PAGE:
Unless you’ve been living under a rock you’ve probably seen cold brew coffee appearing just about everywhere. Cold brew coffee is hardly new but becoming more and more mainstream with everyone carrying it from your local grocery store to major coffee chains like Starbucks. Many people however are still puzzled on what exactly it is. So, we are here to tell you what it is, how it’s made, its health benefits, and why we think it is better than regular coffee. We are even including a recipe for you, so you can make it on your own. We promise, it’s really, really good.
Cold brew coffee and iced coffee are polar opposites. Cold brew coffee is coffee that is brewed with room-temperature or cold water over a 12-24 hour brew time. Traditional iced coffee is made by brewing coffee double-strength and then pouring it over ice. Cold brew coffee is smooth, low in acidity, and brings out the natural flavors of the beans.
Benefits of Cold Brew Coffee:
- Straightforward to make
- Low acidity
- Smooth flavor
- Lasts up to 2 weeks if properly stored
- Strong and prolonged caffeine kick
- Stomach friendly
Cons of Cold Brew Coffee:
- Patience required – takes up to 24 hours to make
- You need a cold brew coffee maker (we will show you a recipe you can use without this)
There are even some health benefits of opting for cold brew over your regular iced coffee. Cold brew has less acidity than regular coffee. Studies show it has up to 67% less acidity making it easier on your stomach. There is also an increased amount on antioxidants in cold brew coffee. Coffee beans lose some of their natural health benefits and antioxidants when they’re burned or exposed to high temperatures making cold brew the better option if you are looking to up your antioxidant intake.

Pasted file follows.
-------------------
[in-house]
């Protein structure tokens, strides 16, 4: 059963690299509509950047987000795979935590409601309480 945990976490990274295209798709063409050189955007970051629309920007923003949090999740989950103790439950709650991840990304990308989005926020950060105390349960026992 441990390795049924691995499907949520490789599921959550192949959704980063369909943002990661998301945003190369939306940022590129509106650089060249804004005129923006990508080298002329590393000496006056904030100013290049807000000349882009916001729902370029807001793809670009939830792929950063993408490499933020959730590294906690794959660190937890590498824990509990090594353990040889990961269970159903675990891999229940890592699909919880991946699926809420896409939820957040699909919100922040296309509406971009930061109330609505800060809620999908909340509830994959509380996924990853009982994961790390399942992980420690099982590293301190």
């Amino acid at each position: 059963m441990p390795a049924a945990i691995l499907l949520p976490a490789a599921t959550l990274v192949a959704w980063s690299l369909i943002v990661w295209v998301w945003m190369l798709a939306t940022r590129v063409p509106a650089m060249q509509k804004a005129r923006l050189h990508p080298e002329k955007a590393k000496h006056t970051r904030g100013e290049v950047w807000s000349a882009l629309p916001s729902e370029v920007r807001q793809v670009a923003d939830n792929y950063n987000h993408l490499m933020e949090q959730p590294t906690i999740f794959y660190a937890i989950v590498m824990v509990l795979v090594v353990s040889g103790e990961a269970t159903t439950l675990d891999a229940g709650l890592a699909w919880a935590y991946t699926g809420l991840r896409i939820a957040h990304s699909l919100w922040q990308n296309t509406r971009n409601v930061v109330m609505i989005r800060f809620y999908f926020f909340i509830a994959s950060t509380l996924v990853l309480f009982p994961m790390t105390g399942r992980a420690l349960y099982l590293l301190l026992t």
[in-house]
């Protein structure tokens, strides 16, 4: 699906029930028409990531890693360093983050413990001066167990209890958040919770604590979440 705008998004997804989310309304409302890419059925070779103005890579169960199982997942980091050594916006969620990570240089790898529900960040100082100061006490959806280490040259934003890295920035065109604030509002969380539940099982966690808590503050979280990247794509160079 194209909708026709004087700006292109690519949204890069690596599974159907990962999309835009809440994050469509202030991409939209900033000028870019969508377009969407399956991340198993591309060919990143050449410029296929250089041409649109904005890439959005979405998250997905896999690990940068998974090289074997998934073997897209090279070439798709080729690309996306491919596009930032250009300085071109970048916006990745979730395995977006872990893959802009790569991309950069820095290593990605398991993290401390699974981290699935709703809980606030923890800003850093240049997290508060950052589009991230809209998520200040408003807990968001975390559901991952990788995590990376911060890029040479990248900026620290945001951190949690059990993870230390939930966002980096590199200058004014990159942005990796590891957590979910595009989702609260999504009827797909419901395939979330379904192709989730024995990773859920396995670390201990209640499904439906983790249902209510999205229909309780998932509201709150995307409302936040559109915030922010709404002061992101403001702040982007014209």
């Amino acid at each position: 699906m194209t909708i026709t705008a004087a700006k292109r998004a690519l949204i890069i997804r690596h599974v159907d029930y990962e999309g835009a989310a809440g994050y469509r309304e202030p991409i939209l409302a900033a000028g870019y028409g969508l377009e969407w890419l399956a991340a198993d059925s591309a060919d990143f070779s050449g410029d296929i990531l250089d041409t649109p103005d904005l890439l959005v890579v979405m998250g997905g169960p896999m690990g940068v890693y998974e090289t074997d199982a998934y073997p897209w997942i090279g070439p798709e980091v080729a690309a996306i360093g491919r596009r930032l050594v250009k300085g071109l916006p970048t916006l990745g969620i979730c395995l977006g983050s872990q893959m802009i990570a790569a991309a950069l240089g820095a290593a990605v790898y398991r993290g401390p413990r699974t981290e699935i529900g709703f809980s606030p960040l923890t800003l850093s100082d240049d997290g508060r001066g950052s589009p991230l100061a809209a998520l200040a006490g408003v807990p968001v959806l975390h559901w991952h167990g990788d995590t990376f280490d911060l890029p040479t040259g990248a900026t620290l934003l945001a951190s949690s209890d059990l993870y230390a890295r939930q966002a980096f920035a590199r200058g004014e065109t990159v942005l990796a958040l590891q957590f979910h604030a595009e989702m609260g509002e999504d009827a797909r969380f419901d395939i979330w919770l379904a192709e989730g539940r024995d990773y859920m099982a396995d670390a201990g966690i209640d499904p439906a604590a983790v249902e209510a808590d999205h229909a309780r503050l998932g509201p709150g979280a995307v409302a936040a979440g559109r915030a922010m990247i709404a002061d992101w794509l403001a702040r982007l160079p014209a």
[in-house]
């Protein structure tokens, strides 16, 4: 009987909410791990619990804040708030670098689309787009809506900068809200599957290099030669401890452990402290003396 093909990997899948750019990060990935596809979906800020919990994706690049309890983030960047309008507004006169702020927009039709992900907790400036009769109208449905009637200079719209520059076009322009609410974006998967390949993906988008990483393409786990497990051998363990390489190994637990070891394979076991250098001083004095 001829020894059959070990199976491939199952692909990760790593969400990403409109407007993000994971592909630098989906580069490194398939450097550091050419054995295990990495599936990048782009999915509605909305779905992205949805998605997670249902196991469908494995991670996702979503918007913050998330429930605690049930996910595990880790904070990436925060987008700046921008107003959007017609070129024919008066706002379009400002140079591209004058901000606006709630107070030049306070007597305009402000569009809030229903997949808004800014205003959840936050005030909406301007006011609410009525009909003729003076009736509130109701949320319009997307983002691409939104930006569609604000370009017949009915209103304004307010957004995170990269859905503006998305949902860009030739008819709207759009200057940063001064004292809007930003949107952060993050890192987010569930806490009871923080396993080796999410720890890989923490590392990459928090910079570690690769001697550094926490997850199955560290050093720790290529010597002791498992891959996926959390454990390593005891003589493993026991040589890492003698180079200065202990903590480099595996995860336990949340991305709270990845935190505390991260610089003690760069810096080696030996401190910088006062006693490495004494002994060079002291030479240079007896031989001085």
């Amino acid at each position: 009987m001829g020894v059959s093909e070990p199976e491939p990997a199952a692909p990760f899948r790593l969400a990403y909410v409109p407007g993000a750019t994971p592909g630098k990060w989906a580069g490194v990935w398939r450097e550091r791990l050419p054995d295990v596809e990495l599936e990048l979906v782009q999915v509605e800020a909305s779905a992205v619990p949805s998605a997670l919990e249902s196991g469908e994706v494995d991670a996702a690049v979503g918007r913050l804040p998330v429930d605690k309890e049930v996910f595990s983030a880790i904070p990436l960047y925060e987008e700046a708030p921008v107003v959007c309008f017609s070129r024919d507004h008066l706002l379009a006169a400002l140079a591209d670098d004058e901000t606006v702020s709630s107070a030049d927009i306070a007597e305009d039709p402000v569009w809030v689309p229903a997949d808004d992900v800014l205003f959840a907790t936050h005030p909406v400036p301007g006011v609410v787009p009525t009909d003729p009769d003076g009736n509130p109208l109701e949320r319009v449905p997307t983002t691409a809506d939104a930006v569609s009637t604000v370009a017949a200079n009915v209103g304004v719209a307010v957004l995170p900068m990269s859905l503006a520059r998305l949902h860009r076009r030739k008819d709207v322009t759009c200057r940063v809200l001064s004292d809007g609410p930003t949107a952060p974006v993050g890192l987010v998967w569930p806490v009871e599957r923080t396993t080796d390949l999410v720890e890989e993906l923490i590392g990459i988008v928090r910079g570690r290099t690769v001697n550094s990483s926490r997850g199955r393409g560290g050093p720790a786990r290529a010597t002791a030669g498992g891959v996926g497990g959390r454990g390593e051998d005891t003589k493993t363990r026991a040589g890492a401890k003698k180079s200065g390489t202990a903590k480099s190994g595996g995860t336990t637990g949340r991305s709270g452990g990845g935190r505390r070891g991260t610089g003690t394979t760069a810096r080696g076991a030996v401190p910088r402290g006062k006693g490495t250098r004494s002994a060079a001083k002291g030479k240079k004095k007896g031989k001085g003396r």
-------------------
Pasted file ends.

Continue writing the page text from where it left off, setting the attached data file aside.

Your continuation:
Here is a recipe on how to make your very own cold brew coffee at home!
Cold Brew Coffee at Home (makes 2 quarts)
- 8 ounces whole coffee beans
- 8 cups water
- Coffee grinder
- 2 (3-quart) jars or pitchers with lids
- Rubber band
- Grind the coffee beans into a coarse grind. Grind the coffee beans in a coffee grinder until they are coarsely ground. Depending on the capacity of the coffee grinder, you may need to grind the coffee in batches.
- Combine the ground coffee and water in the jar.Pour the ground coffee in to a 3-quart jar or pitcher. Add the water.
- Stir to incorporate. Gently stir the coffee with the water until well-blended. The coffee will float to the top as it sits, but don’t stress about that — just make sure all of the coffee gets wet.
- Steep the coffee overnight in the fridge. Cover and refrigerate the cold brew for at least 18 hours or up to 24 hours.
- Strain the coffee concentrate. Line a small fine-mesh strainer with cheesecloth and set it over a large measuring cup. Slowly pour the coffee concentrate through the strainer. Depending on the size of your strainer, you may need to strain the coffee in batches. Fight the temptation to squeeze or press the coffee grounds in the cheesecloth.
- Transfer to the cold brew to a clean jar for longer-term storage. Once strained, transfer the coffee to a clean, airtight jar for long-term storage. Cover and refrigerate for up to 2 weeks.
- Make your iced coffee. To serve, fill a glass with 1 cup ice cubes. Pour 1/2 cup the cold brew over the ice, add 1/2 cup cold water, and stir to combine. Add almond milk or half-and-half if desired and enjoy.
*Undiluted cold brew will last for up to 2 weeks refrigerated; diluted cold brew will last 2 to 3 days refrigerated*
We know which we would chose but how about you? Are you a fan of cold brew? Why or why not? We’d love to know. Tell us in the comments!